Popular Russian media websites, the major LiveJournal social network and the website of the country’s biggest independent election watchdog, were inaccessible in hacking attacks for several hours on Sunday in what their employees said was an attempt to jam information on parliamentary elections.
“The attack on the website on election day is apparently tied to an attempt to publish information about violations,” chief editor of the independent-minded Ekho Moskvy radio Aleksei Venediktov wrote in his Twitter blog.
Twitter and Facebook remained operational on Sunday and the attacked media organization moved their election coverage onto those platforms.
Russians vote on Sunday to elect the lower chamber of the parliament, the State Duma, in what is widely seen as a test of legitimacy of the upcoming presidential vote in March, which Prime Minister Vladimir Putin is set to win.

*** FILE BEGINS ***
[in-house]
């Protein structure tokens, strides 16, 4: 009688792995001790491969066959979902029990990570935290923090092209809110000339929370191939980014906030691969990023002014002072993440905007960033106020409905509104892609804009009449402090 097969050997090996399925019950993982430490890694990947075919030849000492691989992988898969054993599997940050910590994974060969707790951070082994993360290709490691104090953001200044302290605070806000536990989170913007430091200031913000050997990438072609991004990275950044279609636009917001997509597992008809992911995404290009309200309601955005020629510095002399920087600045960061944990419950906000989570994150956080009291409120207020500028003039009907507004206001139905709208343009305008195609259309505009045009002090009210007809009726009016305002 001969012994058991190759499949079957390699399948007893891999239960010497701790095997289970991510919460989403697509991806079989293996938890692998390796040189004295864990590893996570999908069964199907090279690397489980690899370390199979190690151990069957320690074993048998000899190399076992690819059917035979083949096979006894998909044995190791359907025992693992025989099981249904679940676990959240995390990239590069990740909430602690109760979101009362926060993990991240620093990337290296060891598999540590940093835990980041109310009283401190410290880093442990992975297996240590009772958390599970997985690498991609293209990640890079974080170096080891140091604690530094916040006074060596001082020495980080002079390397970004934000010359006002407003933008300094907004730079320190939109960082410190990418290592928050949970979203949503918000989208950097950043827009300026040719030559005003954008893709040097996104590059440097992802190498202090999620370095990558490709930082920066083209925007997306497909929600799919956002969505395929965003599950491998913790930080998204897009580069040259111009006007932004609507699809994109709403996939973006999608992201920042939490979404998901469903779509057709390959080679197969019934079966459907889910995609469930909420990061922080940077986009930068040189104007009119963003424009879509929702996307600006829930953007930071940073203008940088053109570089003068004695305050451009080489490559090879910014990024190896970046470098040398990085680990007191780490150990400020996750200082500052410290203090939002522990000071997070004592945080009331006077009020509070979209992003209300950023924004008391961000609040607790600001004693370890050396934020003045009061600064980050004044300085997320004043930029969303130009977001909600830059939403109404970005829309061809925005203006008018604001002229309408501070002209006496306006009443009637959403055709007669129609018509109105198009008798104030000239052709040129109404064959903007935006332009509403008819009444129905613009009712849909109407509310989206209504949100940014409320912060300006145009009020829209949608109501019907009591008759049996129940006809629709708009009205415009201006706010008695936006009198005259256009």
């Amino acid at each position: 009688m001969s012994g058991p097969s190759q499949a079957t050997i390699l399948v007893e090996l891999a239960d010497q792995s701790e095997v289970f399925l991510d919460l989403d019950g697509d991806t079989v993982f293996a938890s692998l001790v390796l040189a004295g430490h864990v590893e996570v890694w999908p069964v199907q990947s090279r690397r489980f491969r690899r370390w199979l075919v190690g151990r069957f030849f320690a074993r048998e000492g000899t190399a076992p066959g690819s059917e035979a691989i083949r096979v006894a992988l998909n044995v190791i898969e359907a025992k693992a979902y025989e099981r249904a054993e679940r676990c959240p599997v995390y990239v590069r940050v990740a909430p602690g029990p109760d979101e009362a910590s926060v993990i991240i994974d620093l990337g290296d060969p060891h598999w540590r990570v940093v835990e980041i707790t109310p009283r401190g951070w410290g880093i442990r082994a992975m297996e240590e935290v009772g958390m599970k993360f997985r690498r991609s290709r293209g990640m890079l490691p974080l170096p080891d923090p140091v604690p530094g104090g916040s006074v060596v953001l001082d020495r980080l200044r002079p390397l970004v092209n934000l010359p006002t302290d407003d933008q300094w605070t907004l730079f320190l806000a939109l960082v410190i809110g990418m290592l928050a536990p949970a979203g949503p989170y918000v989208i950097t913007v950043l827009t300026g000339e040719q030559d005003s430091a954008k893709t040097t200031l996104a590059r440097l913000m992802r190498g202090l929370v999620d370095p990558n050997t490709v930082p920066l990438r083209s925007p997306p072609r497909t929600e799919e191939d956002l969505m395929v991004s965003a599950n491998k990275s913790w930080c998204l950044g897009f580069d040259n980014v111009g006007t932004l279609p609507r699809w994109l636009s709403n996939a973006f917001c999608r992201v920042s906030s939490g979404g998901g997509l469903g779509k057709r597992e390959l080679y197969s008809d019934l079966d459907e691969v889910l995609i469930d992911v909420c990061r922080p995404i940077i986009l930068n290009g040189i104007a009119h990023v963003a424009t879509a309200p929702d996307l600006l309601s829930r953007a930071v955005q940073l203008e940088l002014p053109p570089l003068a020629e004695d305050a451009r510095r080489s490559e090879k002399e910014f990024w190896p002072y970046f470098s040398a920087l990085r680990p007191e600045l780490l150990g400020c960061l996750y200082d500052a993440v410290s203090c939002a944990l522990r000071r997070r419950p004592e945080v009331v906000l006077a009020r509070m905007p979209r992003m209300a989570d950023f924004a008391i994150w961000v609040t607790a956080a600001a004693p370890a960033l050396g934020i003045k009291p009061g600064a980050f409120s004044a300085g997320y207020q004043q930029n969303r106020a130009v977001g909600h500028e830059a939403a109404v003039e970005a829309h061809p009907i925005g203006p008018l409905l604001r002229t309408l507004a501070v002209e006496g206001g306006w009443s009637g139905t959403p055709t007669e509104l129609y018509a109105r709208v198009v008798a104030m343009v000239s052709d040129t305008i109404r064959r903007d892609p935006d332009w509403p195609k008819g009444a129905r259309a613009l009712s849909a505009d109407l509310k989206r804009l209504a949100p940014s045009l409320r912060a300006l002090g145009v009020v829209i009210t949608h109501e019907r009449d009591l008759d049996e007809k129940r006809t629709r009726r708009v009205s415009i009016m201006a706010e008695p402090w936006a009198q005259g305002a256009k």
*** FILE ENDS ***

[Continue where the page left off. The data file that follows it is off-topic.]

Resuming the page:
Websites of Forbes Russia, Bolshoi Gorod and New Times magazines, Slon.ru news portal, Golos election watchdog and its Kartanarusheniy.ru website that was supposed to map vote fraud were down throughout most of Sunday.
These media organizations and the watchdog have pledged to report voting violations from all over Russia live.
Independent and opposition media, as well as the LiveJournal social network that has become the main political discussion venue in Russia, are often subjected to hacking attacks, though the Sunday assault was the most concerted and broad. Law enforcement officials had not commented on it as of late Sunday afternoon.
In April 2011, President Dmitry Medvedev demanded police investigate the attacks that had paralyzed Livejournal for nearly two weeks in March, but the Interior Ministry dropped the case in August, saying the attacks do not qualify as a crime.